Linear sculpture in front of Riverside Park carpark and Ambiance Café which has three playgrounds and a miniature railway
|Sovereign state||United Kingdom|
|Post town||ST. NEOTS|
|Ambulance||East of England|
Eaton Ford is an area of St Neots, Cambridgeshire, England, approximately 81 km (50 mi) north of London. Historically in Bedfordshire, it was transferred to Huntingdonshire in 1965, before becoming part of Cambridgeshire in 1974.
Although the majority of St Neots is east of the Great Ouse, Eaton Ford is on the west bank and is still part of the ecclesiastical parish of Eaton Socon. An old cluster of houses is identifiable with a triangular village green. Old farmhouses are dotted among newer houses.
In Anglo-Saxon times the place was known as Sudbury but became known as Eaton Ford as it was next to the village (and free land, soke) of Eatun (now Eaton Socon) and hosted a great ford across the river, a main route from the south to the town of St Neots and nearby parts of its county.
In recent decades Eaton Ford expanded quickly (after other parts of St Neots under the London overspill programme). From the 1960s until the 1980s four neighbourhoods/estates have been built:
|Milton Avenue and Gainsborough Avenue||The Poets|
|The Meadowsweet, Silverweed and Burwell Road||Bovis Homes/Bovis|
|Brook Road and Orchard Road||-|
|Trafalgar Road / Jutland Rise||The Battles[a]|
- From c. 1945 until the 1960s this land hosted the "REME Camp" (of Royal Electrical & Mechanical Engineers)
Smaller infill and brownfield site additions are, as across areas having had sufficient demand in England since the 1990, widespread as meet general planning policy save for protected (such as some heritage)/covenanted land (see Planning Law).
This place has absorbed medieval-founded hamlet Crosshall, still a crossroads in the north, next to St Neots Golf Club which bounds the village briefly. The name 'Crosshall' remains in the name of a local school, a road, and a history board. The secondary triangular green near the main green is Maltmans Green, at the north end of which is The Barley Mow and Barley Court. On this green another history board sets out the history of Crosshall Ford
A second tier of local government operates, Huntingdonshire District Council, headquartered in Huntingdon. It has 52 councillors representing 29 wards. It collects all council tax and administers/provides building regulations, planning and environmental checks/approvals, day centres, assessed housing benefits, parks, waste collections, a communal leisure budget and supports tourism. Eaton Socon lately approximates to the St Neots Eaton Ford ward having two councillors. District councillors serve four-year terms after District elections.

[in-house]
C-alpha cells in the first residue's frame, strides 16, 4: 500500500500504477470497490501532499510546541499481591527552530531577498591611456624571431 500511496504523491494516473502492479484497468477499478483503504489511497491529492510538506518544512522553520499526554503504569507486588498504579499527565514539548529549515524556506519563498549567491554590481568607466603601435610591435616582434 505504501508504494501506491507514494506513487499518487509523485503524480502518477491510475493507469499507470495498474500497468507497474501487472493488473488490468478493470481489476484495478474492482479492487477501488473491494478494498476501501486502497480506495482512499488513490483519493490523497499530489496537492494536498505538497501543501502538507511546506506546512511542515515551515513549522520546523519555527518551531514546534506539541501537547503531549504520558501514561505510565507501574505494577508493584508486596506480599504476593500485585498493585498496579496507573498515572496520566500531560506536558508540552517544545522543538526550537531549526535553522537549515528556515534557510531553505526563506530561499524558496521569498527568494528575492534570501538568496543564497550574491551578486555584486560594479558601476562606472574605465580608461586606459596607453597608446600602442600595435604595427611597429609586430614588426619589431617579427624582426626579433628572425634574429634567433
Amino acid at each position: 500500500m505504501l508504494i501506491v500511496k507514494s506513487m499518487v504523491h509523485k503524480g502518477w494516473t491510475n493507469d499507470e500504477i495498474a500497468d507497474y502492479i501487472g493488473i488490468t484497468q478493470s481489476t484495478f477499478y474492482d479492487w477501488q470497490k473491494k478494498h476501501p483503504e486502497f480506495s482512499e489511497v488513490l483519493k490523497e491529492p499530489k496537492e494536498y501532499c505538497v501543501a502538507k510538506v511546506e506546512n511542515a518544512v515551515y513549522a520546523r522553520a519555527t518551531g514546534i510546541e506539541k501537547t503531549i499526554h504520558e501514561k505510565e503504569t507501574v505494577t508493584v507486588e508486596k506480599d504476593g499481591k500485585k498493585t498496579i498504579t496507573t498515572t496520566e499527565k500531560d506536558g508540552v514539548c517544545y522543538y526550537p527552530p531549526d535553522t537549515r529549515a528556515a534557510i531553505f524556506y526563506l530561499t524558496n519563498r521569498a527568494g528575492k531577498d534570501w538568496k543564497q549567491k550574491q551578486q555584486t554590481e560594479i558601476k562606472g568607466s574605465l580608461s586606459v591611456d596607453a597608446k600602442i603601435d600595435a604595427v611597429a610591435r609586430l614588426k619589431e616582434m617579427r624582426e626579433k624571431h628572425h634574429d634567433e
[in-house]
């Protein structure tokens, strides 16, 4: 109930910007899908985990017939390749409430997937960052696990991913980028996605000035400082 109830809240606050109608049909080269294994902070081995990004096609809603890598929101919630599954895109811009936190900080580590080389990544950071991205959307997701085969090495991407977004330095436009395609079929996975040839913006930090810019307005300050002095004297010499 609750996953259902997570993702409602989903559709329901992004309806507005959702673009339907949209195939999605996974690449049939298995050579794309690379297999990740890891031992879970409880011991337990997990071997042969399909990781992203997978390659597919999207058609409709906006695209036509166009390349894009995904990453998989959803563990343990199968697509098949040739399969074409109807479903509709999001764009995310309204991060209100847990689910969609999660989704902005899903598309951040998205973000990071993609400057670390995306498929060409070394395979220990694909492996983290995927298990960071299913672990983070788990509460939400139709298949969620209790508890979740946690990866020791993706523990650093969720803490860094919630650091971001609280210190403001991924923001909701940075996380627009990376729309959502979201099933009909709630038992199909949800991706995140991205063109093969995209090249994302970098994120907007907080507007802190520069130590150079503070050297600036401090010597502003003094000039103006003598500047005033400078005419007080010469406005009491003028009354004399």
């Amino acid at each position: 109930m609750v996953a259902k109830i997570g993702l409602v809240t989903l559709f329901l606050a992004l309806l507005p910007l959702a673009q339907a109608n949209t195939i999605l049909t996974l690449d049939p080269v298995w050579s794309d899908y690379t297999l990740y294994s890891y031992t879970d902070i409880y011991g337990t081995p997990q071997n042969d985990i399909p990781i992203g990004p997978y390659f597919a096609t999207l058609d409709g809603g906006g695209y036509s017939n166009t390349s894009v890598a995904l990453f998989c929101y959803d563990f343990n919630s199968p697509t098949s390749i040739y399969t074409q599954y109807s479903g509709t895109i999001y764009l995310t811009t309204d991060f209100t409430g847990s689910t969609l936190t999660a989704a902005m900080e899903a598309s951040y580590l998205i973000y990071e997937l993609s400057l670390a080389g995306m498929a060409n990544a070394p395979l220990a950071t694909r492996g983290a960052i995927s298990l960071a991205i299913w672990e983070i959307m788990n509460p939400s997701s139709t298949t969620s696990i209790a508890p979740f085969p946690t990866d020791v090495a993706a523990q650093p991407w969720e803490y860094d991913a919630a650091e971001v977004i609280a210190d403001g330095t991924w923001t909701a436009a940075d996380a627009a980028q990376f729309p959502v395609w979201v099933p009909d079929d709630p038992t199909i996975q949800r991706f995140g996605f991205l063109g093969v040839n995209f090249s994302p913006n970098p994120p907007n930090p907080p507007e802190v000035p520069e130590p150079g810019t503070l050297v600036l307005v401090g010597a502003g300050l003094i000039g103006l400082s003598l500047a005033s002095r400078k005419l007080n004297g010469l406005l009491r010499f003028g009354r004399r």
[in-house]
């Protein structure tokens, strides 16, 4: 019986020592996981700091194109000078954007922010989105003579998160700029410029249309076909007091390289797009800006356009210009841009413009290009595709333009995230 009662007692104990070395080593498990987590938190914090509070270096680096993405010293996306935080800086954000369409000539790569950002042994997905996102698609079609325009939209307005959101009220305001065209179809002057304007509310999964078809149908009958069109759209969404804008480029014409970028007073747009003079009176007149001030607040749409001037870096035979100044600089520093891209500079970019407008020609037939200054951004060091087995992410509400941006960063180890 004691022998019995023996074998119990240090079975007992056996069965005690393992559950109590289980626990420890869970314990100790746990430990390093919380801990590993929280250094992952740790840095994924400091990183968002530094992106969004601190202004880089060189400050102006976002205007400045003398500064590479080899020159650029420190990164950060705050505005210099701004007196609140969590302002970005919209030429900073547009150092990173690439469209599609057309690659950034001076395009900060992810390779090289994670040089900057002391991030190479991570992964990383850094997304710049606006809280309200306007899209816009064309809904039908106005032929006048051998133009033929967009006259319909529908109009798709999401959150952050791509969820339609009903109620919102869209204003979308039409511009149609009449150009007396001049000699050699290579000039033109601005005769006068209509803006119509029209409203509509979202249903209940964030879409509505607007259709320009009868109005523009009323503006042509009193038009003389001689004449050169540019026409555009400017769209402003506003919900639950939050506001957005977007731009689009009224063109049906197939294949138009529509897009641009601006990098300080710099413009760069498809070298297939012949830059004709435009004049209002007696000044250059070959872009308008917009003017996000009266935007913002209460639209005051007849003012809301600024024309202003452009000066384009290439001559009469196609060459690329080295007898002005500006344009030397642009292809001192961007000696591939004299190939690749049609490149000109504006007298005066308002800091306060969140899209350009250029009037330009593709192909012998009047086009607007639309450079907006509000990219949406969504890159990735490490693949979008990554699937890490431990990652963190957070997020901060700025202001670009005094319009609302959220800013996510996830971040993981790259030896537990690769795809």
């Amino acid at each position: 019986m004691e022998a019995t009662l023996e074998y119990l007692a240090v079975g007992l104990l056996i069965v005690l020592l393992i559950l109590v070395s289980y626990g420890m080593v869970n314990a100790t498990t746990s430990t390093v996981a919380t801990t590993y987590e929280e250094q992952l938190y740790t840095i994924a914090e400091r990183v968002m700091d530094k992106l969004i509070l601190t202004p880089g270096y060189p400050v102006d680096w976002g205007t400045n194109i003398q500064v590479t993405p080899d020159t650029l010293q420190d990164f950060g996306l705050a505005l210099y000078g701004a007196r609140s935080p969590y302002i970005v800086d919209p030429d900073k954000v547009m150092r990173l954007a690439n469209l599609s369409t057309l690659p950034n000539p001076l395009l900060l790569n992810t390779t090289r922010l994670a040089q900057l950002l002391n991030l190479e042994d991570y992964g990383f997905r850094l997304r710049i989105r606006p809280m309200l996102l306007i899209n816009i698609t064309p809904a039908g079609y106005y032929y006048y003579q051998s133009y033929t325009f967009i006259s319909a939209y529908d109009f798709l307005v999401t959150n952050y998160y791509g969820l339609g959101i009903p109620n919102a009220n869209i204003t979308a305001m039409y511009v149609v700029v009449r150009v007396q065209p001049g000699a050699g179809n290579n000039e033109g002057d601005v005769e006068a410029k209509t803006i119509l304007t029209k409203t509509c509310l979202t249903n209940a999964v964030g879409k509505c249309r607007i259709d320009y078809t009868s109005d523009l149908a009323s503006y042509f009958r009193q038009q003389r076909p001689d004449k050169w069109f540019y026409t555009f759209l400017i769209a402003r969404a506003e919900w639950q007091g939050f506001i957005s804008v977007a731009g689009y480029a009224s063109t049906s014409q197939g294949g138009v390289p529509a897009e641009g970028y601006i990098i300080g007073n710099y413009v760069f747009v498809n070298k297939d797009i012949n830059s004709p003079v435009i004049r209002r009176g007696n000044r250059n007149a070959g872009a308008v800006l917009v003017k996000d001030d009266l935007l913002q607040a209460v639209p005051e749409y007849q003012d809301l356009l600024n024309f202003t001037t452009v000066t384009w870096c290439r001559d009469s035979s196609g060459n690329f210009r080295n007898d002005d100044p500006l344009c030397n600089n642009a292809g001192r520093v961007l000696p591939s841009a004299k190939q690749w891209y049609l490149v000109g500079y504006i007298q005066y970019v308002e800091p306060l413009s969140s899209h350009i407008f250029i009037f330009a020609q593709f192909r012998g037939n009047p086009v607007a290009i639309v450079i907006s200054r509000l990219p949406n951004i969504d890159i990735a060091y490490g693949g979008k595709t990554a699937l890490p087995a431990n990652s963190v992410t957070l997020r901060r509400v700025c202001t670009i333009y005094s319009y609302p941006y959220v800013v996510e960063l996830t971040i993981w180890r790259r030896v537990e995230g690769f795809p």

The first tier of local government is Cambridgeshire County Council, headquartered in Cambridge. This provides county-wide services such as in road infrastructure, fire and rescue, education, social services, libraries and heritage. Cambridgeshire County Council consists of 69 councillors representing 60 electoral divisions. Eaton Socon is of late in electoral division Little Paxton and St Neots North having two councillors.
In parliamentary elections voters contribute to the Huntingdon seat (constituency). This is represented (in the House of Commons) by Jonathan Djanogly (Con.) since 2001, succeeding Sir John Major (Con.) (1983 to 2001).
The boundaries between Eaton Ford and neighbouring Eaton Socon are arbitrary but in a few places have signposts.
The limits are widely seen as the A1 at Duloe Road, along the latter, to Great North Road (a regular street), then south along the latter to culverted Duloe Brook, then east along the latter to the Ouse, then the latter to St Neots Golf Course, then the latter to the A1. Everything south of the southern limit is associated with Eaton Socon, save Field Cottage Road parallel to the brook, in 1900, like most of the settlement, fields.
- "A church near you" Church of England directory of ecclesiastical parishes - map of Eaton Socon E.P. which still includes Eaton Ford
- Young, Rosa (1996), St Neots Past, p 121, Phillimore and Co Ltd. ISBN 1-86077-025-8
- "Huntingdonshire District Council: Councillors". www.huntingdonshire.gov.uk. Huntingdonshire District Council. Retrieved 23 February 2016.
- "Huntingdonshire District Council". www.huntingdonshire.gov.uk. Huntingdonshire District Council. Retrieved 23 February 2016.
- "Ordnance Survey Election Maps". www.ordnancesurvey.co.uk. Ordnance Survey. Retrieved 23 February 2016.
- "Cambridgeshire County Council". www.cambridgeshire.gov.uk. Cambridgeshire County Council. Retrieved 23 February 2016.
- "Cambridgeshire County Council: Councillors". www.cambridgeshire.gov.uk. Cambridgeshire County Council. Archived from the original on 22 February 2016. Retrieved 15 February 2016.
- OS Map: Huntingdonshire XXV.15, Revised: 1900, Published: 1901 - National Library of Scotland interactive maps: https://maps.nls.uk/geo/explore/#zoom=16&lat=52.2208&lon=-0.2872&layers=168&b=7